Hereâs the point. Processors are no longer scaling the same â sure, there are more threads, but not all applications can use all those threads. Systems are becoming harder to balance for efficiency. And often storage is the bottleneck. Especially for any application built on a database. So sure â you can get 5% or 10% gain, or even in the extreme 100% gain in application work done by a server if youâre willing to pay enough and upgrade all aspects of the server: processors, memory, networkâŚ But itâs almost impossible to increase the work of a server or application by 200%, 300% or 400% â for any money.
Iâm going to explain how and why you can do that, and what you get back in work/$. So much back that youâll probably be spending less and getting more done. And Iâm going to explain how even for the risk-averse, you can avoid risk and get the improvements.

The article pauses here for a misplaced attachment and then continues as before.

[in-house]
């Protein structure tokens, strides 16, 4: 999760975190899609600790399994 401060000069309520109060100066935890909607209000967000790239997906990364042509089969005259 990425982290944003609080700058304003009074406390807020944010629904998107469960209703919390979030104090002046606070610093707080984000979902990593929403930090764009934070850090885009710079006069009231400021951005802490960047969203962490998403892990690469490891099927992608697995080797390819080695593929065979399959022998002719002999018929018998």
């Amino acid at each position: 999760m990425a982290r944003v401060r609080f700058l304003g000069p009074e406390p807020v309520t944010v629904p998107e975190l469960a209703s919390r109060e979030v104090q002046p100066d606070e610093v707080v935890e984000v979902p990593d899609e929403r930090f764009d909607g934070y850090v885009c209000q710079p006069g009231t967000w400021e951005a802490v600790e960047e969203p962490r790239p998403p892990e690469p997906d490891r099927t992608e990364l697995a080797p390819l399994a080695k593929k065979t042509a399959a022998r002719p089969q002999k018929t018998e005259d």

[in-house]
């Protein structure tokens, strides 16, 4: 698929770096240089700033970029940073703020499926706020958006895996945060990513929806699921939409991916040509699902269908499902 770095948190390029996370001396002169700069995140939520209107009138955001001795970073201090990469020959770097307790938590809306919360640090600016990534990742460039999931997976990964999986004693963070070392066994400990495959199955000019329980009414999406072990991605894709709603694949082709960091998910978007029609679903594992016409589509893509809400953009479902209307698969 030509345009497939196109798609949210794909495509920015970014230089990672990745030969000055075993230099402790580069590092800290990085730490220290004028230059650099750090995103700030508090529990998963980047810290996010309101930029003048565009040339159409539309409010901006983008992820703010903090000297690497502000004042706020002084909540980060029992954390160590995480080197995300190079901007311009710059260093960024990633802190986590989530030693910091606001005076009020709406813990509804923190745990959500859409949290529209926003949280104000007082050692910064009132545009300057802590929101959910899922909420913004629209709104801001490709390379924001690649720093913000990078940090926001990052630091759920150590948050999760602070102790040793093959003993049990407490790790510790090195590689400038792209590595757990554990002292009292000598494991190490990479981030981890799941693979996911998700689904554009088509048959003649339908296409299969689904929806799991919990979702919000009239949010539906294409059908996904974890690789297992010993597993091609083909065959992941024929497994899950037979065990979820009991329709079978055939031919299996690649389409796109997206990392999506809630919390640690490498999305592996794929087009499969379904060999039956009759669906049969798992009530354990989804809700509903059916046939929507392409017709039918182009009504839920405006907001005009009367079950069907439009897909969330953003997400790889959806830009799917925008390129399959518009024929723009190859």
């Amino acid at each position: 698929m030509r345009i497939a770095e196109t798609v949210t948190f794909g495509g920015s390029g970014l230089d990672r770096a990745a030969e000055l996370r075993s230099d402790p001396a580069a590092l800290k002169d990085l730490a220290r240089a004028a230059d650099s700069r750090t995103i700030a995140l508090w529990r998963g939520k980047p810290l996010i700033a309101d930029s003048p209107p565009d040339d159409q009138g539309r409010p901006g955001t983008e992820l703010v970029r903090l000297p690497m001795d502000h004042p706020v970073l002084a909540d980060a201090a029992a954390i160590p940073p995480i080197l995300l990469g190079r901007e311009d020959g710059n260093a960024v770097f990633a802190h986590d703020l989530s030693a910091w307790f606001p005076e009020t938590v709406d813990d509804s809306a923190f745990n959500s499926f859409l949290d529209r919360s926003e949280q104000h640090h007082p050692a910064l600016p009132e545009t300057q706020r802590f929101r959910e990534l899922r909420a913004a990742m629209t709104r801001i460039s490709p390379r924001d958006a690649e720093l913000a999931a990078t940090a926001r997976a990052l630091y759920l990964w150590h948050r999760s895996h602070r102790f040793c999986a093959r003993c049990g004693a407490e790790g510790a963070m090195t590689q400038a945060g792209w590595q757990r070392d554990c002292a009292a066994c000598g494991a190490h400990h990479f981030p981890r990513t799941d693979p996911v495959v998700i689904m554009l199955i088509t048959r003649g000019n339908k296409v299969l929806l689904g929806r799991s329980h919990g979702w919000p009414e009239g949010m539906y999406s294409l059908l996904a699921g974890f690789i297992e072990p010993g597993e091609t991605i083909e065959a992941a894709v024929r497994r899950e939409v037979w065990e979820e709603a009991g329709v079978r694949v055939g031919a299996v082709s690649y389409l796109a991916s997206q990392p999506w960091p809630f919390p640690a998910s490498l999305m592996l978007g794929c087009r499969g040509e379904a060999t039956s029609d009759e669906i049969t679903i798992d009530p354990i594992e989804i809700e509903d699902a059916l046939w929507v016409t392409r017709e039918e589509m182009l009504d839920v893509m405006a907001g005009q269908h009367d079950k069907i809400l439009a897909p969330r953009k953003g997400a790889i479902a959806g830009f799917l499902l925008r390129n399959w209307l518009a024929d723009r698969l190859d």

More work/$ from general-purpose DAS servers and large databases
Let me start with a customer. Itâs a bank, and it likes databases. A lot. And it likes large databases even more. So much so that it needs disks to hold the entire database. Using an early version of an LSI Nytroâ˘ MegaRAIDÂŽ card, it got 6x the work from the same individual node and database license. You can read that as 600% if you want. Itâs big. To be fair â that early version had much more flash than our current products, and was much more expensive. Our current products give much closer to 3x-4x improvement. Again, you can think of that as 300%-400%. Again, slap a Nytro MegaRAID into your server and itâs going to do the work of 3 to 4 servers. I just did a web search and, depending on configuration, Nytro MegaRAIDs are $1,800 to $2,800 online.Â I donât know about you, but I would have a hard time buying 2 to 3 configured servers + software licenses for that little, but thatâs the net effect of this solution. Itâs not about faster (although you get that). Itâs about getting more work/$.